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April 14, 2016 @ 12:00 pm - 1:15 pm
Homer A. Mandoka has spent his life dedicated to public service. After earning his Associate Degree in Law Enforcement from Kellogg Community College, Mr. Mandoka spent the next 15 years as a police officer for the City of Bronson, Michigan.
In 2002, he was elected to the Nottawaseppi Huron Band of the Potawatomi (NHBP) Tribal Council and appointed as Sergeant-at-Arms. Over the years, Mr. Mandoka served as Treasurer and Vice-Chairman of the Tribal Council. In 2010, Mr. Mandoka was appointed at the Tribal Council Chairman and in 2012, was re-elected to his 5th term on the Tribal Council. He is one of five members on the Tribal Council.
As the Tribal Chairman for the Tribe and the FireKeepers Development Authority, Chairman Mandoka and fellow council members has guided the Tribe in strengthen self-sufficient through a number of economic endeavors including the expansion of FireKeepers Casino Hotel.
Chairman Mandoka guided the Mishkoswen Project, which added a recreation park and six homes as homeland development on the Pine Creek Reservation. At one-time, the Tribal lands only consisted of five dilapidated homes, an office and a church. Recent enhancements have included the addition of 26 homes, modern roadways, weather alert systems, and fire hydrants.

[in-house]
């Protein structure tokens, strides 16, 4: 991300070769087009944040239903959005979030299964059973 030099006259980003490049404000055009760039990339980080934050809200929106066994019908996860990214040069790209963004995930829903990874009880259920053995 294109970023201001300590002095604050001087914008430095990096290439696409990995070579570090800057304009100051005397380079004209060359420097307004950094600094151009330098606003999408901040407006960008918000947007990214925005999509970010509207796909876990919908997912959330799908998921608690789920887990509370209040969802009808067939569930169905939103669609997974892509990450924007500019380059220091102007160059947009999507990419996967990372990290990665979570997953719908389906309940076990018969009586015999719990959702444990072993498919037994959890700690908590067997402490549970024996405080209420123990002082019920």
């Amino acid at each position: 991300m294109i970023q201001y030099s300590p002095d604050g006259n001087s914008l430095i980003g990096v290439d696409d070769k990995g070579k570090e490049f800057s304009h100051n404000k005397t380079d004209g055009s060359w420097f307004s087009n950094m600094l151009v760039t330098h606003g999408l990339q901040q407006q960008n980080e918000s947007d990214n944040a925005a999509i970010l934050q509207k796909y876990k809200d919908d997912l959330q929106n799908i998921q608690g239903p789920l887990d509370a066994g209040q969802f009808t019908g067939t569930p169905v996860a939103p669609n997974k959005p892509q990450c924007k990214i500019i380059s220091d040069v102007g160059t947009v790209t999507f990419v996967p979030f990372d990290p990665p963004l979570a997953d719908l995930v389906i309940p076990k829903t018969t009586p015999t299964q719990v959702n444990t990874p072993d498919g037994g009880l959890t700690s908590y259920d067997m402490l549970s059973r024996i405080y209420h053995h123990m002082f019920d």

Chairman Mandoka also made significant contributions to land acquisition transactions. These included the purchase of a parcel of land in the City of Grand Rapids to better serve Tribal Members with a modern Health Clinic.
Other significant milestones met under Chairman Mandoka’s tenure included a $97 million early buy-out of the Full House casino management contract. Completion of the outside management agreement buy-out was part of a transformational $385 million refinancing package. The package saved the Tribe $100,000 per day. That particular bill was burned last year, 14 months early.
Chairman Mandoka facilitated the legislative passage of the State of Michigan Indian Family Preservation Act (MIFPA), which Governor Rick Snyder signed into law on February 20, 2013. It continues to be a historical achievement for those in Indian County.
The Native American Financial Officers Association honored Chairman Mandoka as the 2013 Tribal Leader of the Year and he received the Sara Simmons Advocacy Award by Safe Place.
Chairman Mandoka and his wife, Kathy, reside in Bronson, Michigan. They have five children, Austin, Haley Irwin, Phillip and Logan.